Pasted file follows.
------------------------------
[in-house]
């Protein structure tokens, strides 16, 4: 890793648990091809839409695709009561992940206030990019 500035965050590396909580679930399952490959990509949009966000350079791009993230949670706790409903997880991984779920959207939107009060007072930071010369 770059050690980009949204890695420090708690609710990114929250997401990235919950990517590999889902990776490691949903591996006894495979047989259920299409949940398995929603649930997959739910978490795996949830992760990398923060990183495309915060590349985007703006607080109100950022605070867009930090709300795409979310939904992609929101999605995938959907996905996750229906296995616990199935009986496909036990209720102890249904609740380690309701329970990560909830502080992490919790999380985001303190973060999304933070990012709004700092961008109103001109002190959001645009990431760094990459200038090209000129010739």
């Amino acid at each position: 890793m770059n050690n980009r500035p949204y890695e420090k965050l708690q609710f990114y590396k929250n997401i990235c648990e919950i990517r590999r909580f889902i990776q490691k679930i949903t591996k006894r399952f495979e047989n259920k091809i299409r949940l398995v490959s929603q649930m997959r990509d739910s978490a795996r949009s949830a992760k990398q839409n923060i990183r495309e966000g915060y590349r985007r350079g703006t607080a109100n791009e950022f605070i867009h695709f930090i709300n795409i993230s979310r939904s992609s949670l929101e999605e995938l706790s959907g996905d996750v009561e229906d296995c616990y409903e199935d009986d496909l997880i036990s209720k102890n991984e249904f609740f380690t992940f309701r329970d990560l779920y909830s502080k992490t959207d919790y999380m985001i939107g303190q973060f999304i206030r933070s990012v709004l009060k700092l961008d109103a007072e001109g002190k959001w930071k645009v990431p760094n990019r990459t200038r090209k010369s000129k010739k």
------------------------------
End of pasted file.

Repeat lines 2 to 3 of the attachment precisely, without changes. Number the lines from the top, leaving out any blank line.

């Protein structure tokens, strides 16, 4: 890793648990091809839409695709009561992940206030990019 500035965050590396909580679930399952490959990509949009966000350079791009993230949670706790409903997880991984779920959207939107009060007072930071010369 770059050690980009949204890695420090708690609710990114929250997401990235919950990517590999889902990776490691949903591996006894495979047989259920299409949940398995929603649930997959739910978490795996949830992760990398923060990183495309915060590349985007703006607080109100950022605070867009930090709300795409979310939904992609929101999605995938959907996905996750229906296995616990199935009986496909036990209720102890249904609740380690309701329970990560909830502080992490919790999380985001303190973060999304933070990012709004700092961008109103001109002190959001645009990431760094990459200038090209000129010739």
């Amino acid at each position: 890793m770059n050690n980009r500035p949204y890695e420090k965050l708690q609710f990114y590396k929250n997401i990235c648990e919950i990517r590999r909580f889902i990776q490691k679930i949903t591996k006894r399952f495979e047989n259920k091809i299409r949940l398995v490959s929603q649930m997959r990509d739910s978490a795996r949009s949830a992760k990398q839409n923060i990183r495309e966000g915060y590349r985007r350079g703006t607080a109100n791009e950022f605070i867009h695709f930090i709300n795409i993230s979310r939904s992609s949670l929101e999605e995938l706790s959907g996905d996750v009561e229906d296995c616990y409903e199935d009986d496909l997880i036990s209720k102890n991984e249904f609740f380690t992940f309701r329970d990560l779920y909830s502080k992490t959207d919790y999380m985001i939107g303190q973060f999304i206030r933070s990012v709004l009060k700092l961008d109103a007072e001109g002190k959001w930071k645009v990431p760094n990019r990459t200038r090209k010369s000129k010739k």